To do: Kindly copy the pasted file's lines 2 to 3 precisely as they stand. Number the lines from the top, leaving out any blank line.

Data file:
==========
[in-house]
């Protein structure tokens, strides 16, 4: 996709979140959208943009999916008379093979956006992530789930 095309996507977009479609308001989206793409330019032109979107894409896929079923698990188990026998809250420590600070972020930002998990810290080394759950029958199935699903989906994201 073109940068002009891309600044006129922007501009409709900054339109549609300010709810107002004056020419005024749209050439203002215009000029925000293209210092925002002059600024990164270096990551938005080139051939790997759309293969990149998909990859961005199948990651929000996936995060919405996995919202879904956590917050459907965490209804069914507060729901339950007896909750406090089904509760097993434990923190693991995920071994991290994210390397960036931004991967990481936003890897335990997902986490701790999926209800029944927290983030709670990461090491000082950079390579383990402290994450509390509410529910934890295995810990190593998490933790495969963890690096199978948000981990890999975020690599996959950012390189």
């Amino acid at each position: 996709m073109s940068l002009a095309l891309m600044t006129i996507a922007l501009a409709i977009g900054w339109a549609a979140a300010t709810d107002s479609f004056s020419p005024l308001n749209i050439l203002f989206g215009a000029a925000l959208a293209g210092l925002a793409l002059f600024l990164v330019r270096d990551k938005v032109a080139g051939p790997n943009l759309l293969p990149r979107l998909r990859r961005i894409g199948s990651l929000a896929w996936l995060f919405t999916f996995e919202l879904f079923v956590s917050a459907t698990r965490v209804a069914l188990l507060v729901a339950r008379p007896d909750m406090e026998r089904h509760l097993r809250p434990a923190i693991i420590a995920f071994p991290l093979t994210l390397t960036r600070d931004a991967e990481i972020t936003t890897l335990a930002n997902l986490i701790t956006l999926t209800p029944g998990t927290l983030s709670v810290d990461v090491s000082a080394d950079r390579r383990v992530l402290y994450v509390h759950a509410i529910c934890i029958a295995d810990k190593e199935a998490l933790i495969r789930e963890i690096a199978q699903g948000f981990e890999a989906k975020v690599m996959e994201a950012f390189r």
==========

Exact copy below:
């Protein structure tokens, strides 16, 4: 996709979140959208943009999916008379093979956006992530789930 095309996507977009479609308001989206793409330019032109979107894409896929079923698990188990026998809250420590600070972020930002998990810290080394759950029958199935699903989906994201 073109940068002009891309600044006129922007501009409709900054339109549609300010709810107002004056020419005024749209050439203002215009000029925000293209210092925002002059600024990164270096990551938005080139051939790997759309293969990149998909990859961005199948990651929000996936995060919405996995919202879904956590917050459907965490209804069914507060729901339950007896909750406090089904509760097993434990923190693991995920071994991290994210390397960036931004991967990481936003890897335990997902986490701790999926209800029944927290983030709670990461090491000082950079390579383990402290994450509390509410529910934890295995810990190593998490933790495969963890690096199978948000981990890999975020690599996959950012390189």
């Amino acid at each position: 996709m073109s940068l002009a095309l891309m600044t006129i996507a922007l501009a409709i977009g900054w339109a549609a979140a300010t709810d107002s479609f004056s020419p005024l308001n749209i050439l203002f989206g215009a000029a925000l959208a293209g210092l925002a793409l002059f600024l990164v330019r270096d990551k938005v032109a080139g051939p790997n943009l759309l293969p990149r979107l998909r990859r961005i894409g199948s990651l929000a896929w996936l995060f919405t999916f996995e919202l879904f079923v956590s917050a459907t698990r965490v209804a069914l188990l507060v729901a339950r008379p007896d909750m406090e026998r089904h509760l097993r809250p434990a923190i693991i420590a995920f071994p991290l093979t994210l390397t960036r600070d931004a991967e990481i972020t936003t890897l335990a930002n997902l986490i701790t956006l999926t209800p029944g998990t927290l983030s709670v810290d990461v090491s000082a080394d950079r390579r383990v992530l402290y994450v509390h759950a509410i529910c934890i029958a295995d810990k190593e199935a998490l933790i495969r789930e963890i690096a199978q699903g948000f981990e890999a989906k975020v690599m996959e994201a950012f390189r």